WHAT IT IS AND IS NOT (excerpt)
Have you ever seen that bumper sticker that says, “God said it. I believe it. That settles it.”? Of course, while I am sure not everyone reading this book will think of the Bible in this way, I do think it is helpful to understand where someone who does is coming from. Grasping why some people believe with all of their being that the Bible is inerrant and infallible can be quite enlightening.
Let’s begin with that word, “inerrant.” “Inerrant” simply means “free from error.” Using this word to describe the Bible is usually a way to say something about its trustworthiness. A person who uses this word typically believes that God inspired absolutely everything within the Bible. Thus, every word on every page, every promise and command is intended and relevant for the believer reading it today. The level of trust in this way of thinking is difficult to describe adequately: you trust God, so you trust that God carefully directed how the Bible was made, at every step along the way.
This perspective usually goes hand-in-hand with the idea that the Bible is as perfect as God is perfect. If you pause to consider the implications of this belief, the stakes are quite high for a person defending the Bible’s inerrancy. Saying the Bible isn’t perfect may feel tantamount to challenging who God is, and if you are going to question that, where does the questioning stop? It feels like an all or nothing gig.
This is how I saw things at one point, so I can empathize with this conviction. The first time someone I respected challenged the Bible’s inerrancy, this thing called a “slippery-slope” suddenly became very real to me. As you can imagine, that level of questioning does not appeal to a person who believes that “all scripture is God-breathed and is useful for teaching, rebuking, correcting, and training in righteousness” (1 Timothy 3:16). This verse is, after all, a significant part of why so many Christians take this inerrancy approach to the Bible. Scripture being “God-breathed” is also taken to mean that it is “God-inspired.” The reference to “all scripture” is taken to mean everything contained in the Christian Bible. The reasons are mounting for why some people get defensive when someone suggests that there are errors or contradictions within the Bible.
So, in light of these things, I invite you to take a few moments to mull over the following two points:
1. What scripture does 1 Timothy 3:16 refer to?
The letter of 1 Timothy was written before the gospels and letters that make up the Newer Testament were considered to be “scripture.” The author of 1 Timothy would have been writing from the tradition of Judaism. So “scripture” only referred to the passages in the Torah, Prophets, and Writings that he would have been familiar with.
Additionally, the author of 1 Timothy could not have anticipated the formation of the Newer Testament (which was formalized in the late 4th century), much less that his letter would be included in it. Although, some people (including myself, at one time) might claim that God knew what writings would eventually be considered scripture, wanted this line to refer to all of scripture, and therefore inspired 1 Timothy’s author to say those things. Viewing the Bible as inerrant makes such reasoning possible, but it doesn’t take seriously the writer’s actual context or intention.
Perhaps the most important aspect of this question that I hope you will think about is that if you have a passage in scripture that says that all scripture is God-breathed, then you have a self-validating system or an example of “circular reasoning.” Think about this for a moment. While convenient, I do not think that God would endorse such sneakiness.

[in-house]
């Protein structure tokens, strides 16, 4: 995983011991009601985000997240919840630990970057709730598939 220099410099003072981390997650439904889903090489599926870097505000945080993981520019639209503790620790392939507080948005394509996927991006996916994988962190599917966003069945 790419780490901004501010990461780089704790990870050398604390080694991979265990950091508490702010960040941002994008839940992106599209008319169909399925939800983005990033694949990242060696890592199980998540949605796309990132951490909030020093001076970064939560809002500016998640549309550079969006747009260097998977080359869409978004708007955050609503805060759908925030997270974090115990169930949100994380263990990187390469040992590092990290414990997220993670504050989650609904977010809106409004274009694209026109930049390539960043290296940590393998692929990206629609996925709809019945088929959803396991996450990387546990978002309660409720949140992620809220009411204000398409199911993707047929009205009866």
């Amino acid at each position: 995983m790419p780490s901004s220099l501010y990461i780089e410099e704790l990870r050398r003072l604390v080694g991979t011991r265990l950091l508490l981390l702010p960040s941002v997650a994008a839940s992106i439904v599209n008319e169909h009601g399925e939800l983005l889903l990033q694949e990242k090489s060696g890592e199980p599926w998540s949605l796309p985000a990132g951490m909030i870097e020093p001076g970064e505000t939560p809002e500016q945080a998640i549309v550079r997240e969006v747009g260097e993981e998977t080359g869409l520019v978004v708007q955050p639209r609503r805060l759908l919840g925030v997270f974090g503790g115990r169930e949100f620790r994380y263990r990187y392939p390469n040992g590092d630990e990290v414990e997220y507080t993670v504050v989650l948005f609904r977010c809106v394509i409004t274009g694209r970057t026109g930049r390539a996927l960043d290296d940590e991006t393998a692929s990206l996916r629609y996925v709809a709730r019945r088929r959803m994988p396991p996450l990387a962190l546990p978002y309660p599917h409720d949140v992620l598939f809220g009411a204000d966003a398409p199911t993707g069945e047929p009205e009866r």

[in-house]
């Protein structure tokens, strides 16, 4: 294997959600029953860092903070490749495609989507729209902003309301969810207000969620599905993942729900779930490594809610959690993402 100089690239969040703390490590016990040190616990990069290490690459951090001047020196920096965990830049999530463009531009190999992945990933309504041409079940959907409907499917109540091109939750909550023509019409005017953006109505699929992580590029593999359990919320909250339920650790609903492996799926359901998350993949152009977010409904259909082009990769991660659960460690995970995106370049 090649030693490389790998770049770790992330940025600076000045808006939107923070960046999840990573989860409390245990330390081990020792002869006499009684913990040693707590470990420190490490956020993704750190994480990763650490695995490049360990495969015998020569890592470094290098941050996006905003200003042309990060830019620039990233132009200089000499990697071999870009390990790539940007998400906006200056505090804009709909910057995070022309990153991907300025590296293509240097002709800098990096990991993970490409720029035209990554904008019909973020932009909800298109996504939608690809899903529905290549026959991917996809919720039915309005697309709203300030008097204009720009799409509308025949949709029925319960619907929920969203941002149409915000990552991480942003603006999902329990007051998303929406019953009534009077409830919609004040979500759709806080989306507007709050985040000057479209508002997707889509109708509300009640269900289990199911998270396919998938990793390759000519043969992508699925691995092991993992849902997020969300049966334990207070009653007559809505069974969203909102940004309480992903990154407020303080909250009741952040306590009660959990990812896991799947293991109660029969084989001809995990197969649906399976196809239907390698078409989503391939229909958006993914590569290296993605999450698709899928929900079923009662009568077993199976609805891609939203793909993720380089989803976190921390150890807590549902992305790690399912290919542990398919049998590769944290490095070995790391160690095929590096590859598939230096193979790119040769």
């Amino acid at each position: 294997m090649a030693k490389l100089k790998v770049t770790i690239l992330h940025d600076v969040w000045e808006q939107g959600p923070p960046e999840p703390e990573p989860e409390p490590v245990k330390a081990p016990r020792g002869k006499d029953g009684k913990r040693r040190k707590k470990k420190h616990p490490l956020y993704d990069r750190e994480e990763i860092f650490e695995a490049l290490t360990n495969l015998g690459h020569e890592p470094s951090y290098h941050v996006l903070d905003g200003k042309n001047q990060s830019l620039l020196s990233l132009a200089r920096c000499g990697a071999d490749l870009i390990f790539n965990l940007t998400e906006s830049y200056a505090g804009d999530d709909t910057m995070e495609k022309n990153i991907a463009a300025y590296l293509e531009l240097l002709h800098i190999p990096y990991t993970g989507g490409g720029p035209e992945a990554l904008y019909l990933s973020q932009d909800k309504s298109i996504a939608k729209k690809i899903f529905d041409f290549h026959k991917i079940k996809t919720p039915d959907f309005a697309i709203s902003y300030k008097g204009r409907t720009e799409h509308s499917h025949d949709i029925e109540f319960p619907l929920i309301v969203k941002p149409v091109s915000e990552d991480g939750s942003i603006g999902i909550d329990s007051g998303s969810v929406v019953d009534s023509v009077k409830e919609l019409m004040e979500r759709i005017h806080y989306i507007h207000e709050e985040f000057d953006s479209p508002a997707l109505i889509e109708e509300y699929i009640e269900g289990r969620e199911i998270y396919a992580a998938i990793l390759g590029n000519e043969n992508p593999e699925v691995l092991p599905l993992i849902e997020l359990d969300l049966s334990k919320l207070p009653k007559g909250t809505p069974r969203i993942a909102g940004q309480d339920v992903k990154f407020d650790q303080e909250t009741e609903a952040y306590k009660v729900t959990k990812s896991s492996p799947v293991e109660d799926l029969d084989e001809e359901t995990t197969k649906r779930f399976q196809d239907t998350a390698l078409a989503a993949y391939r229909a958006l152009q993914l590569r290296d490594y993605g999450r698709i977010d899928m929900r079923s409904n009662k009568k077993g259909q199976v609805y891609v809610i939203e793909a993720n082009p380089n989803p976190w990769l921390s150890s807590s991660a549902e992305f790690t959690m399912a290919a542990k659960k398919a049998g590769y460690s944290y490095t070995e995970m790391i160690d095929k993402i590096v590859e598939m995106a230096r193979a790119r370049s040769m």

2. What did “God-breathed” mean?
Now that we know that “scripture” meant the Hebrew Bible, we are still left with a conundrum: how are we to understand the “God-breathed” part? Would the original recipients have thought it meant that every word in the Hebrew Bible was as God intended, as many people take it to mean today? Or would they have thought of it in the generally-inspired kind of way? Would the original audience have thought that it meant that there would be no errors, in terms of names and places and dates, and that every story happened just as it is narrated, as many people do today? Of course, we will never know. But here are a few insights for you to consider, for now. We will get into more depth on these topics throughout the book.
Let’s take the idea that all of the stories in the Bible happened exactly as they are told to us. This is, for instance, what people believe to be the case when they hold to a strict Creationist perspective on the origins of the planet. They read the first couple chapters of Genesis as a narration of what transpired “in the beginning.” Aside from this being a bit difficult, since no one was there to transcribe what God said and did, there are logical problems to the poetic order described in Genesis 1, such as the occurrence of day and night before there was a sun to rise and set.
As for the matter of there being no inaccuracies, in terms of names or dates or places, you could compare Judges 1 with Joshua 10. Joshua’s narrative makes it clear that the Israelites kill everyone they come across, slaughtering town after town full of people. Judges tells us that the Israelites did not drive out the inhabitants of the land, but that the Canaanites remained and the Israelites settled among them. Surely these cannot both have transpired. But there is a way to read both accounts that respects them and does not require that you ditch your faith as a result. It does require that you read with an understanding of the stories’ context and why they were written, and at least a dose on how histories were told and passed down at the time.